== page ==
Our friend …
Earlier today I couldn’t help but find myself looking at my mobile (cellular) phone when waiting on my lunch to heat up. It got me thinking about something completely different, so much so, the content I have been learning in preperation for my exams this week, almost, just almost went to the back burner: are our mobile phones our friends, our companions, or are they our enemy?
In technology terms, mobile friendly means that technology devices communicate effectively with our portable mobiles, so we can have (i) a longer battery life, (ii) a better view of a web site – such as a mobile version, for (iii) quicker access for 3G speed (the speed most mobile’s pick up today). But in everyday language, mobile friendly takes on a new role, a new meaning: it enables us to connect with people, the world and stop ourselves from feeling too alone.
Rather than a friend, some people use their mobile’s to help them with their everyday situations. For example, using it to send a text message into a TV show’s competition. A mobile can easily become a part of a person. For some, it’s almost glued to their hands. For others, it enables people within (the Information) society to switch off, or at least play down what is actually going on in their real lives. This could be looking at a video, sending a message on Facebook, or using one of the latest apps, such as, DrawSomething. In a way, a mobile does allow us to switch off the reality lights in or lives, or at least make them dull for a few minutes. But where is the balance?
Our mobile’s are generally always with us, in our pocket, in our bag, in our laptop case …. But does this mean we always have a distraction around us? Does this mean that we can easily not tackle the real things in our lives, as easy as they once were? Let me explain:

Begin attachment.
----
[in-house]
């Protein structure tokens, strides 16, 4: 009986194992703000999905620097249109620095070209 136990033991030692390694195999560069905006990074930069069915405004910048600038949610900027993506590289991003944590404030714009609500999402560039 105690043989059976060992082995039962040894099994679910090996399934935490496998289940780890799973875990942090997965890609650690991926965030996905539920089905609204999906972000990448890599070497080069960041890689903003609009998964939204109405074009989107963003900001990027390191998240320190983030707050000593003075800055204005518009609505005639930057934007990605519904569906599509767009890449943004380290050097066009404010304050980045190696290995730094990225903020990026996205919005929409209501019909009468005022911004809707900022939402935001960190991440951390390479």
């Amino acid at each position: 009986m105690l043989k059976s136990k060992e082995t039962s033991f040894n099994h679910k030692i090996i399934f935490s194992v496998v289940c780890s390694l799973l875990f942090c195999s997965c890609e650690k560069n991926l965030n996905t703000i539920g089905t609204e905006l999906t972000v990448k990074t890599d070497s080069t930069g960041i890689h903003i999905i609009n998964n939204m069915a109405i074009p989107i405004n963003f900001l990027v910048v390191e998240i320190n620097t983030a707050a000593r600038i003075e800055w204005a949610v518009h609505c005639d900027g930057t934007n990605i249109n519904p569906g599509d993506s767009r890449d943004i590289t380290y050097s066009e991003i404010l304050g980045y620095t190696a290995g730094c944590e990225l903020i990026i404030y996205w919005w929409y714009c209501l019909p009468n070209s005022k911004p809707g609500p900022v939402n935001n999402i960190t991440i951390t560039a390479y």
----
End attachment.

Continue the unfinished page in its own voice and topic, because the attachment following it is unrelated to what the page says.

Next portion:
Several decades ago, whenever mobiles were unheard of, I think it would be safe to say that jobs would have got done as and when they needed to be done, there were fewer distractions. If there were, it would have been a delay in obtaining the food, lighting the fire etc. Today, with a mobile, dinner at 5pm could be on the table for 6pm, if not later!
I’ll start dinner after I text …
Like most things in life, there needs to be a balance on the user – the actual person using the technology, rather than the technology itself. So if we have this balance, what are the benefits of mobile phones?
- mobile reminders
- mobile calendar
- available for family and friends, even emergencies
- chance to express ourselves (albeit slight), so things like background images, a customised ringtone, or even our own apps!
- increased online connectivity – current affairs, checking email etc.
- quick communication – text message to a family member/friend
- maps if you’re stuck somewhere
- Quick responce (QR) scans – these are the little black and white boxes you see on posters, or other marketing materials, usually taking you to a website related to that content
- Online shopping
There’s definately more than I could list, but whatever you use your mobile for, remember to have the balance of life. The balance of social situations. Why not call one of the people in your contacts and arrange to go for a coffee? Life really is short, and it does take someone to get the ball rolling.
Don’t become too engrossed with your mobile, it is full of great things, but it also cannot do (and shouldn’t do) some good old fashioned things (like meeting your friends and family). Meeting people physically is much, much better than virtual (Skype, Facebook) means.
Mobile and exams
In relation to distraction and revision, try to switch off your mobile. If you can’t do this, silent (no vibration) is close enough. Check it whenever you are having a revision break – it could be your mini reward for all that studying you’re doing! Last but not least, use it after you have completed an exam – communicate. Especially if you’ve been studying for a few days in a row, often a mobile allows us to easily communicate with our friends and family. So don’t forget to have fun, especially if you haven’t had a real break in a while.